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Keywords:

  • Tektaş Burnu;
  • shipbuilding;
  • mortise-and-tenon joinery;
  • copper fastenings;
  • made-frames;
  • 5th century BC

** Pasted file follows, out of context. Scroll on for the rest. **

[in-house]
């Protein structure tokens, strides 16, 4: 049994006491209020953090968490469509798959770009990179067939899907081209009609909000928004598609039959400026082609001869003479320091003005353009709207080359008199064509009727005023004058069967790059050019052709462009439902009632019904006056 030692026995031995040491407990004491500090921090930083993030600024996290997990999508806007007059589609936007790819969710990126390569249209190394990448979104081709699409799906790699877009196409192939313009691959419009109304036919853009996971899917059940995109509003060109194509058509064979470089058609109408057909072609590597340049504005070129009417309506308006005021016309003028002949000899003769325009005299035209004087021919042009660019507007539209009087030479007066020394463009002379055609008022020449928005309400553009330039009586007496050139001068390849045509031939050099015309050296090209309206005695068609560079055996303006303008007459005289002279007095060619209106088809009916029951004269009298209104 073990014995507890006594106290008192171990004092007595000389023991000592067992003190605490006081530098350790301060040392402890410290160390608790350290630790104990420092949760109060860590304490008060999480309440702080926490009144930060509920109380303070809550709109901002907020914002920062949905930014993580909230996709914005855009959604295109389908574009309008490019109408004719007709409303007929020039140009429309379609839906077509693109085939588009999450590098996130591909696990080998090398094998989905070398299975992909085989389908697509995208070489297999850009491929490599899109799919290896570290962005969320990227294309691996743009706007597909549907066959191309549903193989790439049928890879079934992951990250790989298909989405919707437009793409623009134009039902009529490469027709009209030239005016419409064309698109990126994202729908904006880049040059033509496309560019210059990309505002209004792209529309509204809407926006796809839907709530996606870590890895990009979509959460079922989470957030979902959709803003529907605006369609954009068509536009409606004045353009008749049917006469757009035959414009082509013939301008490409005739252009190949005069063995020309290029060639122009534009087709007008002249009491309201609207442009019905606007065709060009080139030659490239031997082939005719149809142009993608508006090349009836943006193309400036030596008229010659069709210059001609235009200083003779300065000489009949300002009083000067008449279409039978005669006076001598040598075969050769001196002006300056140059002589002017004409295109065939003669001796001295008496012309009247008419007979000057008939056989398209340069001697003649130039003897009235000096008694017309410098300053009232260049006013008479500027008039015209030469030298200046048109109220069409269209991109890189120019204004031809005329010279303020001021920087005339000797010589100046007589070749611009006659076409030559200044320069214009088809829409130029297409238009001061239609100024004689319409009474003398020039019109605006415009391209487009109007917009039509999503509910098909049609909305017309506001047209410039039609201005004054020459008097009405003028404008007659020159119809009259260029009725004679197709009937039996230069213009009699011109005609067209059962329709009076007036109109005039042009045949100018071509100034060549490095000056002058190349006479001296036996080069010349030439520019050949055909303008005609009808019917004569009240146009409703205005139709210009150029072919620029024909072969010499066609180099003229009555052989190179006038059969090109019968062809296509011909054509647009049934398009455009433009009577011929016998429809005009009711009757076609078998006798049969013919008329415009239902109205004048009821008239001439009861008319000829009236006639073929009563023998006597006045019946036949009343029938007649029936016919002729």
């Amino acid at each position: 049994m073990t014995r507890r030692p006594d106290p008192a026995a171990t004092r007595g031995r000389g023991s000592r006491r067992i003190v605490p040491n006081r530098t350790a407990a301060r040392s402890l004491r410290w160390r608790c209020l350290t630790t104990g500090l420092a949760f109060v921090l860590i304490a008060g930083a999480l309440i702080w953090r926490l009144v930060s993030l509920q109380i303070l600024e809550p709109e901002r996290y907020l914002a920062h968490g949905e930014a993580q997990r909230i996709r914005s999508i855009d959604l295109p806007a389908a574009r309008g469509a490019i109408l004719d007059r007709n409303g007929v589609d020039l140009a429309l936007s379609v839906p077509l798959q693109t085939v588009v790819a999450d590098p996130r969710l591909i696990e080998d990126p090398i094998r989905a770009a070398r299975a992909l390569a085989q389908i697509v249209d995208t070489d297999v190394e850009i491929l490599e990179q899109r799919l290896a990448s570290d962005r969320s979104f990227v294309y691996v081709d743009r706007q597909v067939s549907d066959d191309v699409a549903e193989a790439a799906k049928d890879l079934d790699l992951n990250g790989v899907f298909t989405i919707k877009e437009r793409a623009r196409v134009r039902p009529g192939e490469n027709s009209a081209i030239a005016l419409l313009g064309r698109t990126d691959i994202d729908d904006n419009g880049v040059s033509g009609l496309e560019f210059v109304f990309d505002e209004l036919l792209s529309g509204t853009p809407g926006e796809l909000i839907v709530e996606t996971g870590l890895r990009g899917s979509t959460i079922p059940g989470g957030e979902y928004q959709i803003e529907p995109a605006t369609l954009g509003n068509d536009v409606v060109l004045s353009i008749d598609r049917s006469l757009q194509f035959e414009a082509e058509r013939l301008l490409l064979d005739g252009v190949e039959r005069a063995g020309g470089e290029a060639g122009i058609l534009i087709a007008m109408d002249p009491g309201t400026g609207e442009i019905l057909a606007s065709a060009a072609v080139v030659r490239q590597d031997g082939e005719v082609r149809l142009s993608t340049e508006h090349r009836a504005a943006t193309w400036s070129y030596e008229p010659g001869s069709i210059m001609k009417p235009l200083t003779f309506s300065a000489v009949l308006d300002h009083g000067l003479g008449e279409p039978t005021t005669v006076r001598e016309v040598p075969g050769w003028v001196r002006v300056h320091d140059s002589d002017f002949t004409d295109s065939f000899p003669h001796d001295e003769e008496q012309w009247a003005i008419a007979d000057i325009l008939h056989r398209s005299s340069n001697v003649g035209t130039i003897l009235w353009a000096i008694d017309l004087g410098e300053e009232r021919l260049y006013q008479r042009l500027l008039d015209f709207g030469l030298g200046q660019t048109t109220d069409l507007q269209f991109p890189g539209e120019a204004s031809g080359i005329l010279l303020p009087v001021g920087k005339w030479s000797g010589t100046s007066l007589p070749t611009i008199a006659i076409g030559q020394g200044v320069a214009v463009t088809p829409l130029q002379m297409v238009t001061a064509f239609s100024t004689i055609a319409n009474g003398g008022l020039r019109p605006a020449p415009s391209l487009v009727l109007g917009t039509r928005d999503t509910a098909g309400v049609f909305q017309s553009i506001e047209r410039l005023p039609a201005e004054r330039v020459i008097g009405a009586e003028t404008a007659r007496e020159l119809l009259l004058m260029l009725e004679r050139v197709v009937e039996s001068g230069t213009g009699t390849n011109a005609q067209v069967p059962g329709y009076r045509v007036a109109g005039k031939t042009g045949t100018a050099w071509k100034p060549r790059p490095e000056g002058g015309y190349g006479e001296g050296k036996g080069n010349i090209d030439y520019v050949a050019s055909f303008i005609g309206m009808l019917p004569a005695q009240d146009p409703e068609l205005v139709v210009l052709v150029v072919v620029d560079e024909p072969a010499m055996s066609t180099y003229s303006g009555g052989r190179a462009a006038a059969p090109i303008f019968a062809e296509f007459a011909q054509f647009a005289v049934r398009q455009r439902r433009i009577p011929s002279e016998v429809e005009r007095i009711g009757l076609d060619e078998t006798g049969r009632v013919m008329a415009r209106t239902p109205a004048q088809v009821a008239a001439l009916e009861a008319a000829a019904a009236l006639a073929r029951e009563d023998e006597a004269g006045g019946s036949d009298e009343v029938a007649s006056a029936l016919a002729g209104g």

The Tektaş Burnu ship (440–425 BC) sank along a rough and desolate stretch of the Turkish Aegean coast. Archaeological excavation of the shipwreck site by the Institute of Nautical Archaeology at Texas A&M University resulted in the retrieval of hundreds of small fragments from the ship's wooden hull and its metal fasteners. Recent study of this artefact assemblage suggests that the coastal trader was built with pine planks and made-frames, and assembled by a shell-based construction method. Fasteners include pegged mortise-and-tenon joints and double-clenched copper nails, and the ship may have had laced extremities consistent with other contemporaneous shipwrecks.